1) With an APPROVED SHORT SALE  the lender has already agreed to the SALES PRICE.

2) With an UN-APPROVED SHORT SALE  the  lender is aware of the predicament the seller is in (having to sell in a market where the value of the property is less than what’s owed on the loan).  An unapproved short sale  means that the lender  has theoretically agreed to the idea of entertaining an offer on the property (for less than the amount owed on the mortgage).  But the lender’s commitment is rather nebulous.  An official commitment  from the bank won’t come until well after the contract offer-to-purchase has been accepted by the seller,  then presented to and reviewed by the lender (AND IT’S THE LENDER WHO HAS THE FINAL WORD!).  The lender is free to entertain the offer in any fashion they please: counter, accept, or reject it outright … Typically an un-approved short sale is a long and drawn-out process (3-8 months).

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For_sale_by_owner_signs_1_4533110Selling your home independently and taking the “For Sale By Owner” route is a well-intentioned concept. The most common reason people do it is to save money on commission — the sales fee that is split between real estate agents and brokers.

That’s certainly something we can all understand. After all, who doesn’t want to save money? But the reality of realty is that a For Sale By Owner (FSBO) seller often ends up losing money — and going through a great deal of hassle and stress along the way.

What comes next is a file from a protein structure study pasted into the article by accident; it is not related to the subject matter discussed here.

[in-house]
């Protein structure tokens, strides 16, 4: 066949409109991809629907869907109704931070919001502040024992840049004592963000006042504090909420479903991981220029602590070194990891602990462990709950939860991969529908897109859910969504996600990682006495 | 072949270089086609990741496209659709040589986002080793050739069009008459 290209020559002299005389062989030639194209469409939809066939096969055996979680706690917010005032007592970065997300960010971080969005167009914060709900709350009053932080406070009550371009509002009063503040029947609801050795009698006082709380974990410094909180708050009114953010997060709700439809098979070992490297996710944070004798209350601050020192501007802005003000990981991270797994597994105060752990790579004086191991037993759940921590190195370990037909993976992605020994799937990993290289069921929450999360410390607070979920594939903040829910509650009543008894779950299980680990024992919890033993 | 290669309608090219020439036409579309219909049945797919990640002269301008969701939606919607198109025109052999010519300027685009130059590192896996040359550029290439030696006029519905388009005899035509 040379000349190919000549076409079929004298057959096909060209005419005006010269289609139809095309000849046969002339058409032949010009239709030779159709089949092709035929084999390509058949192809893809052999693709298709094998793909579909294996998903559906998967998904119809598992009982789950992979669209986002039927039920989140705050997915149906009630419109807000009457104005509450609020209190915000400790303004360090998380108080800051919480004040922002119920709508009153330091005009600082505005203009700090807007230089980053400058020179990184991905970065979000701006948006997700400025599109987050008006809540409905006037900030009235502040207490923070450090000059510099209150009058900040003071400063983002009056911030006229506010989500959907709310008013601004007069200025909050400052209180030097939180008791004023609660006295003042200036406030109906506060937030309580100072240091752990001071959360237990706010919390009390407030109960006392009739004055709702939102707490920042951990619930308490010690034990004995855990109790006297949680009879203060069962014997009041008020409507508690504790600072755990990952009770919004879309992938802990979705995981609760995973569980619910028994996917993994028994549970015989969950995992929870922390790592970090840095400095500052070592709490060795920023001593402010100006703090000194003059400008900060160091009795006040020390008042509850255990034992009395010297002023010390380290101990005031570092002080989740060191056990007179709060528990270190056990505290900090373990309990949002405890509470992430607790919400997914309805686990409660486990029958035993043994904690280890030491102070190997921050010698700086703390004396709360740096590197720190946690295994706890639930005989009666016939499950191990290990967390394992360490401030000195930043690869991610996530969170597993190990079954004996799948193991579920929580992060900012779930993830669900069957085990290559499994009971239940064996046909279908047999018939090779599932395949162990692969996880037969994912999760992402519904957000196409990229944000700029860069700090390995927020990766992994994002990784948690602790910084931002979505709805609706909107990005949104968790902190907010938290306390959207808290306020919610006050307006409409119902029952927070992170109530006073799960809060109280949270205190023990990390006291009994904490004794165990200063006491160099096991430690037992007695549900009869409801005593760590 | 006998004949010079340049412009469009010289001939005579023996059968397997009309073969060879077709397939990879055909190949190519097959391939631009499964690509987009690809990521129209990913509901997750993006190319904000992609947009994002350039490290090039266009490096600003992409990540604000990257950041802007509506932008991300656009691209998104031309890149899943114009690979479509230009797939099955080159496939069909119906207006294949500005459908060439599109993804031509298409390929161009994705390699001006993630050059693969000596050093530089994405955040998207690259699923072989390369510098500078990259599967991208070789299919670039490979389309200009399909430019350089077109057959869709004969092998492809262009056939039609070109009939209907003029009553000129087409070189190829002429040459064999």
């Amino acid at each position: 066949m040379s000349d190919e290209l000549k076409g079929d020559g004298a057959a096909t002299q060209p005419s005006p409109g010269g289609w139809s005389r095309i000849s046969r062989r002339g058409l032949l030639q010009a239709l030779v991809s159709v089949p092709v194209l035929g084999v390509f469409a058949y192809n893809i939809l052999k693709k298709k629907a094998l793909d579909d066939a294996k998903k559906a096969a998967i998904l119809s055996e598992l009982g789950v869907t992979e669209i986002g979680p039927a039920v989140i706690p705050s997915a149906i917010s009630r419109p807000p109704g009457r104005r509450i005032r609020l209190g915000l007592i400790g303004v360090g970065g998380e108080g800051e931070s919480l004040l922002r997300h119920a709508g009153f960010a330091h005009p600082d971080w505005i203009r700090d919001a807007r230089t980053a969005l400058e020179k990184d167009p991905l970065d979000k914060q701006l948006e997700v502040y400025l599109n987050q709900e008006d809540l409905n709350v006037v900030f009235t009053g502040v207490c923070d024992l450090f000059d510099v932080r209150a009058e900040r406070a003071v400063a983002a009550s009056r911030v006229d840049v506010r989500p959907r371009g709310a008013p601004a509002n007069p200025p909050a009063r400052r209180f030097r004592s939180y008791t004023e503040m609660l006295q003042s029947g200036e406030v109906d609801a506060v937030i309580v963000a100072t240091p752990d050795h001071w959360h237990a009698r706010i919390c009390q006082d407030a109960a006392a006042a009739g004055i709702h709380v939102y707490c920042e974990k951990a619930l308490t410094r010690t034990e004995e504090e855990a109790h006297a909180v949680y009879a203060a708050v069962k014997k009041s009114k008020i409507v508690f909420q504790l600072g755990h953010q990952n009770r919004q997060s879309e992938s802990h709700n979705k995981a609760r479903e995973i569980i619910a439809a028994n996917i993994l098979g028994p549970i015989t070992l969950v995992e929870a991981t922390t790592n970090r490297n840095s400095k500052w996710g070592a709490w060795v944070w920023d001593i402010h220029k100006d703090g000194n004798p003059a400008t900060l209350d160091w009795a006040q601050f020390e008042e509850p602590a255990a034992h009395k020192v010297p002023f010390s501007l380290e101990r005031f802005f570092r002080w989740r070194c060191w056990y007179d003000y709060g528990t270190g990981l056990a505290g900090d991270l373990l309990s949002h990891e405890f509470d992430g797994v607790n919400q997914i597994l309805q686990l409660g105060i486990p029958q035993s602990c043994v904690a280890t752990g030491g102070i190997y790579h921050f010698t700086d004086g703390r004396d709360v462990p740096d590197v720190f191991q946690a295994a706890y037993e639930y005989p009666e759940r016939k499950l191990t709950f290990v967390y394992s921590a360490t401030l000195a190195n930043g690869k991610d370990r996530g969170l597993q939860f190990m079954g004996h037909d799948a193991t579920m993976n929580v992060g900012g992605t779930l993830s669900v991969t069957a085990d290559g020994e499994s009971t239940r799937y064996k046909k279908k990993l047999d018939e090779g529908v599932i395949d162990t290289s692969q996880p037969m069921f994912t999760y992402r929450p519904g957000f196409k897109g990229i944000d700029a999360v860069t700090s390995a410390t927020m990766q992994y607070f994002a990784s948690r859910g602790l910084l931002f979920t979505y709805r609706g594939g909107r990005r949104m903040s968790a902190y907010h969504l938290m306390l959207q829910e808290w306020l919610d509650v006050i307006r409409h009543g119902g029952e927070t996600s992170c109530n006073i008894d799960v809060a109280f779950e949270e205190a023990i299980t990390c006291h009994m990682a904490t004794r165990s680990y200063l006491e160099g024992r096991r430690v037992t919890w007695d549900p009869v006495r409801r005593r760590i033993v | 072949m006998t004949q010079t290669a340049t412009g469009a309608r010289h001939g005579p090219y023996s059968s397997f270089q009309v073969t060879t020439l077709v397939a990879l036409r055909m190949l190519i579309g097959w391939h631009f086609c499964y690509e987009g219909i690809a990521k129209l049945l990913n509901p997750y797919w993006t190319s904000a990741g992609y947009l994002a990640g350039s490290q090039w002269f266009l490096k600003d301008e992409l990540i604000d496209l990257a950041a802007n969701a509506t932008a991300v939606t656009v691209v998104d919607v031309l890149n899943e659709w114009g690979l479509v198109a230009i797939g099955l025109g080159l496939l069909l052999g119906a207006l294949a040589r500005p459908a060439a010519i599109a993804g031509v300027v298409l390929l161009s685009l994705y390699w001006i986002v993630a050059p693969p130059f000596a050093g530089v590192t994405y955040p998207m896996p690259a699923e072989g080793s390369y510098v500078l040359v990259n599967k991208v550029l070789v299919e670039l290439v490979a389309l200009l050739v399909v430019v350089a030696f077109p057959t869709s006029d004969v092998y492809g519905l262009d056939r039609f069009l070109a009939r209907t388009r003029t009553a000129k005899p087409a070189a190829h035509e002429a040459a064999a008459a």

A home is the biggest financial investment that most people experience in their lifetime. Selling a home is a multifaceted process — a lot more than putting a “For Sale” sign in your yard and listing it online. Even if you or your trusted advisers have personal experience in real estate, you’ll probably be selling yourself short in the sale of your home without the use of a licensed, experienced agent. Let’s examine some of the ways how.

Exposure. It’s a seller’s market. Houston is a thriving city, and it’s not uncommon for realtors to get multiple offers on a properly priced home shortly after it goes on the market. But that demand is created through exposure — exposure that leads to more potential buyers becoming aware of the availability of your home for sale. FSBO severely limits that exposure. A realtor has the ability to market your home on avenues such as MLS (multiple listing services) and third party affiliations like Christie’s that only licensed real estate agents are permitted to use.